Very few managers enjoy the luxuries that Joe Girardi has. And that goes beyond the biggest payroll in the game.


In many instances, especially in close games, it means having a bullpen that when Girardi decides to mix and match usually gets the result even with Mariano Rivera and David Robertson currently on the disabled list.


Last night, Boone Logan, Cory Wade, Clay Rapada and Rafael Soriano combined to get the final eight outs of a 4-2 victory over the Mets.


“With the group that we have, we’re able to go get outs,” Wade said. “We kind of have the luxury of our lefties can get righties and righties can get lefties out. There’s not a lot of bullpens that can say that and for us to have that group down there and we can mix and match as well as we do, I think it’s a huge advantage for us.”


The bullpen likely would have come into to play anyway, but it might not have had a one-run lead to protect had Mark Teixeira not hit a two-run home run with two outs in the sixth.

Once Teixeira hit his 11th home run, that’s when the bullpen with the 2.79 earned run average (48 runs, 154 2/3 innings) sprang into action to relieve Phil Hughes, who allowed two runs and six hits in 6 1/3 innings.

“It’s been huge,” Hughes said. “Not having [Robertson] and Mo, the guys have stepped into roles they weren’t doing at the beginning of the year. It’s been a big boost for us.”

“Those guys have really stepped up for us,” Girardi said. “Our bullpen was really mapped out, seventh, eighth, ninth inning and now it’s not mapped out.”

First up was Logan, who came on after Hughes gave up a one-out single to Josh Thole.

Logan’s responsibility was to face consecutive lefties in Omar Quintanilla and Kirk Nieuwenheis. He only faced Quintanilla, because after getting the Met shortstop to fly out, Terry Collins pinch hit Scott Hairston and his .349 average off lefties.

That sent Girardi out of the dugout to bring in Wade. Wade was a strike away from getting Hairston, but allowed a single that put runners at first and third with David Wright looming in the on-deck circle and potentially coming up with the game tied or even the Mets ahead.

Wade did not let that happen. He kept Wright in the on-deck circle by throwing five straight fastballs to Andres Torres and getting the last one to land in left fielder Raul Ibanez’s glove.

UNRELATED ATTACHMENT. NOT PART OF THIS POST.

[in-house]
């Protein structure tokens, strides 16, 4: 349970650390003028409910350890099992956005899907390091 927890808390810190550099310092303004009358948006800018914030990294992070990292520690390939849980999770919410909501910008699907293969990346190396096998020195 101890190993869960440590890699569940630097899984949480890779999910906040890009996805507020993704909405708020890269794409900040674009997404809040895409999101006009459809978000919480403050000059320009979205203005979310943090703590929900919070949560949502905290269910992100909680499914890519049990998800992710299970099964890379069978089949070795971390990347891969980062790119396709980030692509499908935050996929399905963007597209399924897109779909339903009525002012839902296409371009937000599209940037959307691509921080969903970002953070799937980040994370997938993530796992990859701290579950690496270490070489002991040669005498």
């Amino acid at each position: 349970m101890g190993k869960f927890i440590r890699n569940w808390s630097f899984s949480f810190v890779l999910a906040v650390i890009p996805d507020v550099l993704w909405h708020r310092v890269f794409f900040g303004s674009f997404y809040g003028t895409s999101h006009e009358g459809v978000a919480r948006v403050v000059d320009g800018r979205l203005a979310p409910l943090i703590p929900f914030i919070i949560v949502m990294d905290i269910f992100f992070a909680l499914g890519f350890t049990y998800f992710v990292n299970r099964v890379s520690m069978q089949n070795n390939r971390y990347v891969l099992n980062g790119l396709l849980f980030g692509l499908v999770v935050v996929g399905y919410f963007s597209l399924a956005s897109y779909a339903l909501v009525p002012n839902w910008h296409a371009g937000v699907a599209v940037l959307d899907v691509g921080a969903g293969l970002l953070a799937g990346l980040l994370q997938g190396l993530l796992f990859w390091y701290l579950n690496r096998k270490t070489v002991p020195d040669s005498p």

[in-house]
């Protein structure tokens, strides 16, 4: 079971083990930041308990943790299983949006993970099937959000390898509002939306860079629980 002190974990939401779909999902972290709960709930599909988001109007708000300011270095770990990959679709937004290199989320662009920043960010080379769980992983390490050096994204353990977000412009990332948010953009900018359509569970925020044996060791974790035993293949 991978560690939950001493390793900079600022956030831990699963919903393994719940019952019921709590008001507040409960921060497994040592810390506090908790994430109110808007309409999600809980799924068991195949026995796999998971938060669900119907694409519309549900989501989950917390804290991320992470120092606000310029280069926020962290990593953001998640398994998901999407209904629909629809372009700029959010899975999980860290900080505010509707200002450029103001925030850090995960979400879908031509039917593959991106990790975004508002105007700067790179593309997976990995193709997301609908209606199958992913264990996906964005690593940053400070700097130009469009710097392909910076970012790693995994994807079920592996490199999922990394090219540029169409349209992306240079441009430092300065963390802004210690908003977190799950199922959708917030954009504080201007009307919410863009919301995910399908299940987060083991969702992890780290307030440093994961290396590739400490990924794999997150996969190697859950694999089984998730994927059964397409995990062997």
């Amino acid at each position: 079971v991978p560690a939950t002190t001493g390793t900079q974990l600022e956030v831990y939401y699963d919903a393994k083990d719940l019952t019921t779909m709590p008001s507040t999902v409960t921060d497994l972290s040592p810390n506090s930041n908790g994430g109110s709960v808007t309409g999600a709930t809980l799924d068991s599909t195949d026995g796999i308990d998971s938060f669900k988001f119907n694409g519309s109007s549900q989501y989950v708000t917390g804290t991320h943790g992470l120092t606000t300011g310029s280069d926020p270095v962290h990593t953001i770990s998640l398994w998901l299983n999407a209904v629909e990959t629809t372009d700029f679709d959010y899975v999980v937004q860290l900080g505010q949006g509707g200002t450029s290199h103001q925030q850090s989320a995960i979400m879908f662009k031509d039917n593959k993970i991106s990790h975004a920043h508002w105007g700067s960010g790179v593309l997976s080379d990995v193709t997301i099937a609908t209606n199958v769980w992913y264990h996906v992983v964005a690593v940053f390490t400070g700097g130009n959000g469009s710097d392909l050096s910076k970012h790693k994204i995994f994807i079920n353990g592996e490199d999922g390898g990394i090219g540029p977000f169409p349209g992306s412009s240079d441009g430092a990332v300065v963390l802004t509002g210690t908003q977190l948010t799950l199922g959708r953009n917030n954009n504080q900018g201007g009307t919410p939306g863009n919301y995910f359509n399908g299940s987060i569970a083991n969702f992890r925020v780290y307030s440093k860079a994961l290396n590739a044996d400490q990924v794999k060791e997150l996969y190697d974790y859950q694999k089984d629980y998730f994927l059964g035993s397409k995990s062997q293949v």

“We’re just going out there whenever we’re asked to,” Wade said. “Joe’s bringing us in situations for us to have the most success whether that situation coming in is facing a righty-righty or lefty-lefty, whatever the matchup at the time is, our job is to come in and get outs when we need them.”

Wade eventually faced Wright leading off the eighth. He avoided having Wright hit another home run by getting the third baseman on a harmless groundout to third. Then Girardi made another move, taking advantage of having a second lefty in Rapada to face lefties Lucas Duda, Daniel Murphy and possibly Ike Davis.

“We all take pride in getting outs and when certain guys go down, the other guys got to pick it up,” Rapada said. “We’re all getting opportunities -- me, [Cody Eppley] and Boonie.”

Rapada never faced Davis because he retired Duda and Murphy on soft grounders.

Bobby Parnell gave up a solo home runin the bottom of the inning to Curtis Granderson, who was the first lefty to hit a home run off the reliever.

That gave Girardi a slightly more comfortable lead with his next move, bringing in Soriano to close out his first Subway Series game. Soriano did so, though he put two on.

Girardi then let Collins make the final move, which was bringing in rookie Jordany Valdespin to pinch hit for Hairston. Valdespin, who hit a three-run home run in Philadelphia off Jonathan Papelbon last month, could not do it again and flied out to left field to complete another flawless night for the Yankee bullpen.

“Soriano’s been real good on right-handers and Jordanny late in the game has come through with some big hits,” Collins said. “I took a shot.”

Follow Yankees beat writer Larry Fleisher on Twitter @LarryFleisher.